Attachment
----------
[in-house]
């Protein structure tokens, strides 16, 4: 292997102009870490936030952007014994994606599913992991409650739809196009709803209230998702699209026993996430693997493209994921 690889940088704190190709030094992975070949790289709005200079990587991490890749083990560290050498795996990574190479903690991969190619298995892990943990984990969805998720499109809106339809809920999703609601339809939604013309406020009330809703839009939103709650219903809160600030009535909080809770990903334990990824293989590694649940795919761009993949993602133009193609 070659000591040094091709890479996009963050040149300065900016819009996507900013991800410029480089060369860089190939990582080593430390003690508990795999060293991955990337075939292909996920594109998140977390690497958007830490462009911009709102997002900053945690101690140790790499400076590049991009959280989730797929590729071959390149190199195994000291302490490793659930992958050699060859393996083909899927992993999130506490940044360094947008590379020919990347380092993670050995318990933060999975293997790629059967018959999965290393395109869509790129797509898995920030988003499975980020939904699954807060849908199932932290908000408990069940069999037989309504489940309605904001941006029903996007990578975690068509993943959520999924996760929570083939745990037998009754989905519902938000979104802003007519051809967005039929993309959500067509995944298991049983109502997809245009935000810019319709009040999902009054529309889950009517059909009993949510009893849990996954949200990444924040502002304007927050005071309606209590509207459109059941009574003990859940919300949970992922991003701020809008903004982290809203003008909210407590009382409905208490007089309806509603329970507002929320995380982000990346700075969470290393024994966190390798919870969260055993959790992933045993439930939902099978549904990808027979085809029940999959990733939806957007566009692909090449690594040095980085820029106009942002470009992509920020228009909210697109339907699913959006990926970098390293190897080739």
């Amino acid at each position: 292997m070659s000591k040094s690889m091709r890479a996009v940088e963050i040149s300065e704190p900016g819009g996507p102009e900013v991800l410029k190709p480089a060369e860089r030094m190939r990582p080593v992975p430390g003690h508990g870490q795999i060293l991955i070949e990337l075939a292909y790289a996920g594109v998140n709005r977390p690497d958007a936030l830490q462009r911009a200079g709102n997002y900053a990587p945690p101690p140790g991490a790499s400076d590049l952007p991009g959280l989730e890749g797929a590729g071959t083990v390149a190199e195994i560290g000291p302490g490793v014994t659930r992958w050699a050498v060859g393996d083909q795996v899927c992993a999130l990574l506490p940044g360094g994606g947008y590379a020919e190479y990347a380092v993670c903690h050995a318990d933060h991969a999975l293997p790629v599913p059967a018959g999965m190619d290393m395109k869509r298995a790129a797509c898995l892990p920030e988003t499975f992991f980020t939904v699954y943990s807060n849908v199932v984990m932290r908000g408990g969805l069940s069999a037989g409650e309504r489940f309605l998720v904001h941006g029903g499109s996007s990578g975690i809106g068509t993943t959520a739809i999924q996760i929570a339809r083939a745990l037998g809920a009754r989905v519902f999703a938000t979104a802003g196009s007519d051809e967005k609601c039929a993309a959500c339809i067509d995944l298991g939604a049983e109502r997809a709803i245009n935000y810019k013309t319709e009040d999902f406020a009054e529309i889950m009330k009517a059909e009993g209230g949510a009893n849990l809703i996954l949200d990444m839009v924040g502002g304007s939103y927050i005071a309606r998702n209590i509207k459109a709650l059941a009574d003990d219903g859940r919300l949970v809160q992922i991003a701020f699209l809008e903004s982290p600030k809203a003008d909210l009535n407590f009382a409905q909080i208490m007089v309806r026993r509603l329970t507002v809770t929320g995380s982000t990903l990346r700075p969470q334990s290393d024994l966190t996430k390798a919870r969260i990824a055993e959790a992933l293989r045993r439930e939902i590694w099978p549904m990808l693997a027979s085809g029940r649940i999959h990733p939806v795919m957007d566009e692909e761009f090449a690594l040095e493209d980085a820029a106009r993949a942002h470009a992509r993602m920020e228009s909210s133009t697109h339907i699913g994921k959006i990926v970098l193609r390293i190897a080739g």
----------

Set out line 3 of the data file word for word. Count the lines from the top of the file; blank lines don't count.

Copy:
């Amino acid at each position: 292997m070659s000591k040094s690889m091709r890479a996009v940088e963050i040149s300065e704190p900016g819009g996507p102009e900013v991800l410029k190709p480089a060369e860089r030094m190939r990582p080593v992975p430390g003690h508990g870490q795999i060293l991955i070949e990337l075939a292909y790289a996920g594109v998140n709005r977390p690497d958007a936030l830490q462009r911009a200079g709102n997002y900053a990587p945690p101690p140790g991490a790499s400076d590049l952007p991009g959280l989730e890749g797929a590729g071959t083990v390149a190199e195994i560290g000291p302490g490793v014994t659930r992958w050699a050498v060859g393996d083909q795996v899927c992993a999130l990574l506490p940044g360094g994606g947008y590379a020919e190479y990347a380092v993670c903690h050995a318990d933060h991969a999975l293997p790629v599913p059967a018959g999965m190619d290393m395109k869509r298995a790129a797509c898995l892990p920030e988003t499975f992991f980020t939904v699954y943990s807060n849908v199932v984990m932290r908000g408990g969805l069940s069999a037989g409650e309504r489940f309605l998720v904001h941006g029903g499109s996007s990578g975690i809106g068509t993943t959520a739809i999924q996760i929570a339809r083939a745990l037998g809920a009754r989905v519902f999703a938000t979104a802003g196009s007519d051809e967005k609601c039929a993309a959500c339809i067509d995944l298991g939604a049983e109502r997809a709803i245009n935000y810019k013309t319709e009040d999902f406020a009054e529309i889950m009330k009517a059909e009993g209230g949510a009893n849990l809703i996954l949200d990444m839009v924040g502002g304007s939103y927050i005071a309606r998702n209590i509207k459109a709650l059941a009574d003990d219903g859940r919300l949970v809160q992922i991003a701020f699209l809008e903004s982290p600030k809203a003008d909210l009535n407590f009382a409905q909080i208490m007089v309806r026993r509603l329970t507002v809770t929320g995380s982000t990903l990346r700075p969470q334990s290393d024994l966190t996430k390798a919870r969260i990824a055993e959790a992933l293989r045993r439930e939902i590694w099978p549904m990808l693997a027979s085809g029940r649940i999959h990733p939806v795919m957007d566009e692909e761009f090449a690594l040095e493209d980085a820029a106009r993949a942002h470009a992509r993602m920020e228009s909210s133009t697109h339907i699913g994921k959006i990926v970098l193609r390293i190897a080739g």